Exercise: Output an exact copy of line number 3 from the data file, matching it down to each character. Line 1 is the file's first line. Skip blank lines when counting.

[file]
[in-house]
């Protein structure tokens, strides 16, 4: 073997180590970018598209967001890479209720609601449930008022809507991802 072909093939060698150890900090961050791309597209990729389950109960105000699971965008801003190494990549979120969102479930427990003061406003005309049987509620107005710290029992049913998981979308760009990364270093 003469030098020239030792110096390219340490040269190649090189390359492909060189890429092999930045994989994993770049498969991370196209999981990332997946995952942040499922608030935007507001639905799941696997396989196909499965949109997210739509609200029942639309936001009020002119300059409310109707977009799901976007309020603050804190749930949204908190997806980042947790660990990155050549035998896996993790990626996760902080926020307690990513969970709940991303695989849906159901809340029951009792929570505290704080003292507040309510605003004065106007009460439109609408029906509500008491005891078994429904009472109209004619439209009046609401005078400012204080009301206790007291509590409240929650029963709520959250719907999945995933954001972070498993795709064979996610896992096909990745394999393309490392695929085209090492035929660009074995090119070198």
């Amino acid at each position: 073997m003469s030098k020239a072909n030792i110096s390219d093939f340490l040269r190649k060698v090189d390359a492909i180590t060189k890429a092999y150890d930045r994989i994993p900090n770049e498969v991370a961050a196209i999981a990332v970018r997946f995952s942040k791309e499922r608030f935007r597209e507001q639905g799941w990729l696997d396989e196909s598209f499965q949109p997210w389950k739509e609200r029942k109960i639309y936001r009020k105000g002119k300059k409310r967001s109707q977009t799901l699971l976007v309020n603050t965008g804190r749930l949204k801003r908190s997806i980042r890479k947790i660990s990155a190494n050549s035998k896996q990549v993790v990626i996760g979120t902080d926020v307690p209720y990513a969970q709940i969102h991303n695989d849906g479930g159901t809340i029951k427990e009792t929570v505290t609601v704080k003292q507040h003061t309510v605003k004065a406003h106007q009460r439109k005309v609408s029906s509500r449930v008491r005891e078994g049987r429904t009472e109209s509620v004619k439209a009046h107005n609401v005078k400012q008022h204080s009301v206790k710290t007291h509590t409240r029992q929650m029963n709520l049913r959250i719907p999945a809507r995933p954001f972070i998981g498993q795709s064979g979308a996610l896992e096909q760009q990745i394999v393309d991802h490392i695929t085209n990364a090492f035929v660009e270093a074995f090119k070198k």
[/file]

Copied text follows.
């Amino acid at each position: 073997m003469s030098k020239a072909n030792i110096s390219d093939f340490l040269r190649k060698v090189d390359a492909i180590t060189k890429a092999y150890d930045r994989i994993p900090n770049e498969v991370a961050a196209i999981a990332v970018r997946f995952s942040k791309e499922r608030f935007r597209e507001q639905g799941w990729l696997d396989e196909s598209f499965q949109p997210w389950k739509e609200r029942k109960i639309y936001r009020k105000g002119k300059k409310r967001s109707q977009t799901l699971l976007v309020n603050t965008g804190r749930l949204k801003r908190s997806i980042r890479k947790i660990s990155a190494n050549s035998k896996q990549v993790v990626i996760g979120t902080d926020v307690p209720y990513a969970q709940i969102h991303n695989d849906g479930g159901t809340i029951k427990e009792t929570v505290t609601v704080k003292q507040h003061t309510v605003k004065a406003h106007q009460r439109k005309v609408s029906s509500r449930v008491r005891e078994g049987r429904t009472e109209s509620v004619k439209a009046h107005n609401v005078k400012q008022h204080s009301v206790k710290t007291h509590t409240r029992q929650m029963n709520l049913r959250i719907p999945a809507r995933p954001f972070i998981g498993q795709s064979g979308a996610l896992e096909q760009q990745i394999v393309d991802h490392i695929t085209n990364a090492f035929v660009e270093a074995f090119k070198k």